Louisville Drinking Water is Safe
Thursday January 16, 2014
Louisville Water expects the plume of the MCHM chemical that spilled into the Elk River last Thursday to pass through Louisville Friday morning. This incident does not pose a health concern and will not impact the quality of Louisville’s drinking water. The plume will pass quickly through Louisville – in about 24 hours – at levels of between 5 and 20 parts per billion (ppb) in the Ohio River. However, Louisville’s drinking water should contain no detectable traces of MCHM.
Louisville Water scientists have worked closely with the Ohio River Valley Water and Sanitation Commission (ORSANCO) throughout the week to analyze samples. The levels of MCHM have continued to drop as the plume traveled downriver - - from 375 ppb where the Kanawha River joins the Ohio River to 14 ppb near Cincinnati. This morning, communication officials at the Centers for Disease Control and Prevention (CDC) confirm that our drinking water is safe – with levels of MCHM below 50 parts per billion considered not a public health risk. Again, Louisville’s drinking water should contain no detectable levels of MCHM.
Louisville Water is well-equipped to handle this type of incident through two treatment processes:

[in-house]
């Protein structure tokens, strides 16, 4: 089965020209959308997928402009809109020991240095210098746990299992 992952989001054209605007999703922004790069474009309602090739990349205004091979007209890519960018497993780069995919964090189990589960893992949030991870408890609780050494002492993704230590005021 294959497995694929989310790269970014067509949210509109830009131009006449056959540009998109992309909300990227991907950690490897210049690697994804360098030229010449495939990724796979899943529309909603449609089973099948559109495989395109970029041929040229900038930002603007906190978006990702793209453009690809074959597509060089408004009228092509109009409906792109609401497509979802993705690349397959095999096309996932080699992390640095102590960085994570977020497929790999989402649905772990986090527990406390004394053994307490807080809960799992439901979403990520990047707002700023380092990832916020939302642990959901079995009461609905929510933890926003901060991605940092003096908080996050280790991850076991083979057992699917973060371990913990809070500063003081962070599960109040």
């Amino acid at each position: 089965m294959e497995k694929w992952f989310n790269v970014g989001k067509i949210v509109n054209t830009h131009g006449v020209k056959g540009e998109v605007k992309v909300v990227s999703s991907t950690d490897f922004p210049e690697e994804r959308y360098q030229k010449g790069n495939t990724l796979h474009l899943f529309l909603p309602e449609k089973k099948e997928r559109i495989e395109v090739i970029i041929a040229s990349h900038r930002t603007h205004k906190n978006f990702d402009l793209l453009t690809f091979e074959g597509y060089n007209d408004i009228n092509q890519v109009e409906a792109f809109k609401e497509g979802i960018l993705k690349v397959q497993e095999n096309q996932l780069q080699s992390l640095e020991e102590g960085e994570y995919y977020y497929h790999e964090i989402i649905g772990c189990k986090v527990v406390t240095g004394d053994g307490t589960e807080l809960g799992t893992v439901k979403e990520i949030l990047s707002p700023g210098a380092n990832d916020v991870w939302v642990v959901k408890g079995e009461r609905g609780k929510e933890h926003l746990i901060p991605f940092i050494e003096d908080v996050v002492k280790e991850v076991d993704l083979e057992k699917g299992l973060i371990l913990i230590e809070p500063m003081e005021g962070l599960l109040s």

- First, using groundwater as a source with the Riverbank Filtration project at the B.E. Payne Plant. This one-of-a-kind project in the world uses a tunnel and well system as a natural filter. This treatment system is a “green approach” and naturally filters water moving into the ground.
- Second, at the Crescent Hill Filtration Plant, Louisville Water will use carbon to remove the contaminant. This type of treatment can be routinely used to handle taste and odor issues.
Louisville Water customers will not see any changes in the quality of their drinking water nor should they notice any changes in the taste of their drinking water. The treatment strategy in this instance is similar to how Louisville Water deals with other taste and odor issues.